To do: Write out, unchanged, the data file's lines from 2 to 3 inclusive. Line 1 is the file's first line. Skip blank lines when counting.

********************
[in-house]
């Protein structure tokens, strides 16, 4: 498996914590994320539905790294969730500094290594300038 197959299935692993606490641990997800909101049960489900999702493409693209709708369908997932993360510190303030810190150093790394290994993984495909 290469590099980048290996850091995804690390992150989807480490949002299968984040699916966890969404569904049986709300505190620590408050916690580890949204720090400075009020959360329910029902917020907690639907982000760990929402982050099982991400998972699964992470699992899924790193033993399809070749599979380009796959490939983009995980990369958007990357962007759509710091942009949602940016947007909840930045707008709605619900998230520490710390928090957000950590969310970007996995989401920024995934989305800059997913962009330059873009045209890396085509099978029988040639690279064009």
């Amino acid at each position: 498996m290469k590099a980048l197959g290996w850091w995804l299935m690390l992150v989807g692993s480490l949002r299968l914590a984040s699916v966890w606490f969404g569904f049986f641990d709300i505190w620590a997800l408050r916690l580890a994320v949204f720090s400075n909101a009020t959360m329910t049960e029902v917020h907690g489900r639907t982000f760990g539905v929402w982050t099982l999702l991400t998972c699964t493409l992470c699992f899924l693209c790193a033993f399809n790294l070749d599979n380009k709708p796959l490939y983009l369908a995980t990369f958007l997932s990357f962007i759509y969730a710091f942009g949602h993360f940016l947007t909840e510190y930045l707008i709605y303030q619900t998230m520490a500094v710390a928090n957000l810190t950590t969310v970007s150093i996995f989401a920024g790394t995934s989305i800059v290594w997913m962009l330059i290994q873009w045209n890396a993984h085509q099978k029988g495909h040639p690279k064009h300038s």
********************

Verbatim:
């Protein structure tokens, strides 16, 4: 498996914590994320539905790294969730500094290594300038 197959299935692993606490641990997800909101049960489900999702493409693209709708369908997932993360510190303030810190150093790394290994993984495909 290469590099980048290996850091995804690390992150989807480490949002299968984040699916966890969404569904049986709300505190620590408050916690580890949204720090400075009020959360329910029902917020907690639907982000760990929402982050099982991400998972699964992470699992899924790193033993399809070749599979380009796959490939983009995980990369958007990357962007759509710091942009949602940016947007909840930045707008709605619900998230520490710390928090957000950590969310970007996995989401920024995934989305800059997913962009330059873009045209890396085509099978029988040639690279064009």
């Amino acid at each position: 498996m290469k590099a980048l197959g290996w850091w995804l299935m690390l992150v989807g692993s480490l949002r299968l914590a984040s699916v966890w606490f969404g569904f049986f641990d709300i505190w620590a997800l408050r916690l580890a994320v949204f720090s400075n909101a009020t959360m329910t049960e029902v917020h907690g489900r639907t982000f760990g539905v929402w982050t099982l999702l991400t998972c699964t493409l992470c699992f899924l693209c790193a033993f399809n790294l070749d599979n380009k709708p796959l490939y983009l369908a995980t990369f958007l997932s990357f962007i759509y969730a710091f942009g949602h993360f940016l947007t909840e510190y930045l707008i709605y303030q619900t998230m520490a500094v710390a928090n957000l810190t950590t969310v970007s150093i996995f989401a920024g790394t995934s989305i800059v290594w997913m962009l330059i290994q873009w045209n890396a993984h085509q099978k029988g495909h040639p690279k064009h300038s």